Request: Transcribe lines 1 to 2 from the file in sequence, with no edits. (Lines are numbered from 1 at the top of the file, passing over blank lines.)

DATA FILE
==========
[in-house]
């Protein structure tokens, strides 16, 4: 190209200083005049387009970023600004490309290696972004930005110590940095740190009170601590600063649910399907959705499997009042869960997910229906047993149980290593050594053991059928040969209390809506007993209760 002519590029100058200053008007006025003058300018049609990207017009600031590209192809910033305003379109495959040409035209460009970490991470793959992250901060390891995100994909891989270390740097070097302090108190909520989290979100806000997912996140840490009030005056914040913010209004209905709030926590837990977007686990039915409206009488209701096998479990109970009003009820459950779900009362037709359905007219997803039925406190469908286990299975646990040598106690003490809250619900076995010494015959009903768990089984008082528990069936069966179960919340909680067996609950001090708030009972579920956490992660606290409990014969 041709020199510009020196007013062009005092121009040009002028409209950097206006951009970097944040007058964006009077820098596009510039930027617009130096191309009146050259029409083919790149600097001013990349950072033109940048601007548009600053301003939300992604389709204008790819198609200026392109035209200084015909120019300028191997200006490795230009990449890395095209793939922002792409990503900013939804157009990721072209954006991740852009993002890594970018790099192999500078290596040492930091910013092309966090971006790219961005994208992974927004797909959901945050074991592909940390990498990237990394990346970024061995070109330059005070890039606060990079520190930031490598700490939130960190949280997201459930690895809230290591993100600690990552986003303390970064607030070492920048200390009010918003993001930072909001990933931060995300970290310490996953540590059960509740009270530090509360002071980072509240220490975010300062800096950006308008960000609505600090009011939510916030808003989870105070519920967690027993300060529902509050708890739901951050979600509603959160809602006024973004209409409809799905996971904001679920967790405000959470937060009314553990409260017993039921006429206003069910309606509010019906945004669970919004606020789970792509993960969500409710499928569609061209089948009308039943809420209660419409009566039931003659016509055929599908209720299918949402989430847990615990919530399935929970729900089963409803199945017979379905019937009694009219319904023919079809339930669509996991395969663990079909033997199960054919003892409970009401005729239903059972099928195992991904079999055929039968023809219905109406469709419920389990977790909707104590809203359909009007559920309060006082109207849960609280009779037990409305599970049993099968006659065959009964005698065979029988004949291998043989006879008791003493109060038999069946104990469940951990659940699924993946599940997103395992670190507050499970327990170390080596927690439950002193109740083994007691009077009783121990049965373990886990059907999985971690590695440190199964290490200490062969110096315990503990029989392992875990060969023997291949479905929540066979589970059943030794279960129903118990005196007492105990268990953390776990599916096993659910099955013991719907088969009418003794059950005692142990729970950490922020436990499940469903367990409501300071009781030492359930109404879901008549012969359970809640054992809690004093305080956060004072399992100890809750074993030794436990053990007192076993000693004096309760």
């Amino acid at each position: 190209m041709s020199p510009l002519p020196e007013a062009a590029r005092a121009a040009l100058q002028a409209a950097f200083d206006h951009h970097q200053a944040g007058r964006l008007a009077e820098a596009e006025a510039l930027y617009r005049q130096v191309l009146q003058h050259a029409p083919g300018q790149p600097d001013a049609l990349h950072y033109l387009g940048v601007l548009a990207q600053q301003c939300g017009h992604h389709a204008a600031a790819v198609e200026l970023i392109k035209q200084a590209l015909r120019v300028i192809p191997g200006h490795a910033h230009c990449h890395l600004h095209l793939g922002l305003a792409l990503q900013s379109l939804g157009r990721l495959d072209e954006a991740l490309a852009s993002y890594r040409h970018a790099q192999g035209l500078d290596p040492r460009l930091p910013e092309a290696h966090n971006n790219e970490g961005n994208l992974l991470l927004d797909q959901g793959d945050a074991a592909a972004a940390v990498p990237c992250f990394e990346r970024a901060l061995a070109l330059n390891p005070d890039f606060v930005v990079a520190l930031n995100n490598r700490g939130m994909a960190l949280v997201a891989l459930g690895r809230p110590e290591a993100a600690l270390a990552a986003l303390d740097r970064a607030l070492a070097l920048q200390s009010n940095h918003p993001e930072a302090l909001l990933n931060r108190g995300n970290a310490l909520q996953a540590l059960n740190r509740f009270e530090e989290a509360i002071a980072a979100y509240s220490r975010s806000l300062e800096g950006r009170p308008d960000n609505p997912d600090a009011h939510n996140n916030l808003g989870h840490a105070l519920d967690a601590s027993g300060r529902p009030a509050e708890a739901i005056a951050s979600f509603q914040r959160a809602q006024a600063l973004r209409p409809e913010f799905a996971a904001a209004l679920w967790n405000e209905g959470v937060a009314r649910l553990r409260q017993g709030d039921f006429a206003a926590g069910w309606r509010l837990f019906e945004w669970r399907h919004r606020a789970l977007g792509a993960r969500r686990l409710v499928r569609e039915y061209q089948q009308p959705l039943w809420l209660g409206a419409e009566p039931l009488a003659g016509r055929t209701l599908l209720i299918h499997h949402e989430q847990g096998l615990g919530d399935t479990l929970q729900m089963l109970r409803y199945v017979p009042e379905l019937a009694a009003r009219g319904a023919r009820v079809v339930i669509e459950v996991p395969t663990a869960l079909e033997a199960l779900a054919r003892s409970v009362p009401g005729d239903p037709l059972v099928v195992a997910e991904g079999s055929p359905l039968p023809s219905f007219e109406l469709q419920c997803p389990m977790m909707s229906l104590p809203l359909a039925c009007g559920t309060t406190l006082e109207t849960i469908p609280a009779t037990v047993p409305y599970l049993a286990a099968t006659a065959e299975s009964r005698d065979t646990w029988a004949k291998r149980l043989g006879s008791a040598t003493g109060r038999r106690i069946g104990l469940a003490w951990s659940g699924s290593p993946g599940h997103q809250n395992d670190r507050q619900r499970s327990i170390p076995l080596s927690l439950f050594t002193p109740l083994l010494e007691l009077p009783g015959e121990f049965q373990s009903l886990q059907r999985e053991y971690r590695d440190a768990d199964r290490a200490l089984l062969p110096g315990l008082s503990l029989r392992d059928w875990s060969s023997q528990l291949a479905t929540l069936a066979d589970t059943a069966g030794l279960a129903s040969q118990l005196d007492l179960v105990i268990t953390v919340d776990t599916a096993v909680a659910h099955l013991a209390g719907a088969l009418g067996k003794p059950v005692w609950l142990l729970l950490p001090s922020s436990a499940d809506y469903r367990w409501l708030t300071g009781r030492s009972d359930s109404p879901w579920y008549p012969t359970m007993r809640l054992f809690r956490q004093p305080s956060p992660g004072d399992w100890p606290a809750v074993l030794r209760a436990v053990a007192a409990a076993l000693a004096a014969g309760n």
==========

[in-house]
């Protein structure tokens, strides 16, 4: 190209200083005049387009970023600004490309290696972004930005110590940095740190009170601590600063649910399907959705499997009042869960997910229906047993149980290593050594053991059928040969209390809506007993209760 002519590029100058200053008007006025003058300018049609990207017009600031590209192809910033305003379109495959040409035209460009970490991470793959992250901060390891995100994909891989270390740097070097302090108190909520989290979100806000997912996140840490009030005056914040913010209004209905709030926590837990977007686990039915409206009488209701096998479990109970009003009820459950779900009362037709359905007219997803039925406190469908286990299975646990040598106690003490809250619900076995010494015959009903768990089984008082528990069936069966179960919340909680067996609950001090708030009972579920956490992660606290409990014969 041709020199510009020196007013062009005092121009040009002028409209950097206006951009970097944040007058964006009077820098596009510039930027617009130096191309009146050259029409083919790149600097001013990349950072033109940048601007548009600053301003939300992604389709204008790819198609200026392109035209200084015909120019300028191997200006490795230009990449890395095209793939922002792409990503900013939804157009990721072209954006991740852009993002890594970018790099192999500078290596040492930091910013092309966090971006790219961005994208992974927004797909959901945050074991592909940390990498990237990394990346970024061995070109330059005070890039606060990079520190930031490598700490939130960190949280997201459930690895809230290591993100600690990552986003303390970064607030070492920048200390009010918003993001930072909001990933931060995300970290310490996953540590059960509740009270530090509360002071980072509240220490975010300062800096950006308008960000609505600090009011939510916030808003989870105070519920967690027993300060529902509050708890739901951050979600509603959160809602006024973004209409409809799905996971904001679920967790405000959470937060009314553990409260017993039921006429206003069910309606509010019906945004669970919004606020789970792509993960969500409710499928569609061209089948009308039943809420209660419409009566039931003659016509055929599908209720299918949402989430847990615990919530399935929970729900089963409803199945017979379905019937009694009219319904023919079809339930669509996991395969663990079909033997199960054919003892409970009401005729239903059972099928195992991904079999055929039968023809219905109406469709419920389990977790909707104590809203359909009007559920309060006082109207849960609280009779037990409305599970049993099968006659065959009964005698065979029988004949291998043989006879008791003493109060038999069946104990469940951990659940699924993946599940997103395992670190507050499970327990170390080596927690439950002193109740083994007691009077009783121990049965373990886990059907999985971690590695440190199964290490200490062969110096315990503990029989392992875990060969023997291949479905929540066979589970059943030794279960129903118990005196007492105990268990953390776990599916096993659910099955013991719907088969009418003794059950005692142990729970950490922020436990499940469903367990409501300071009781030492359930109404879901008549012969359970809640054992809690004093305080956060004072399992100890809750074993030794436990053990007192076993000693004096309760």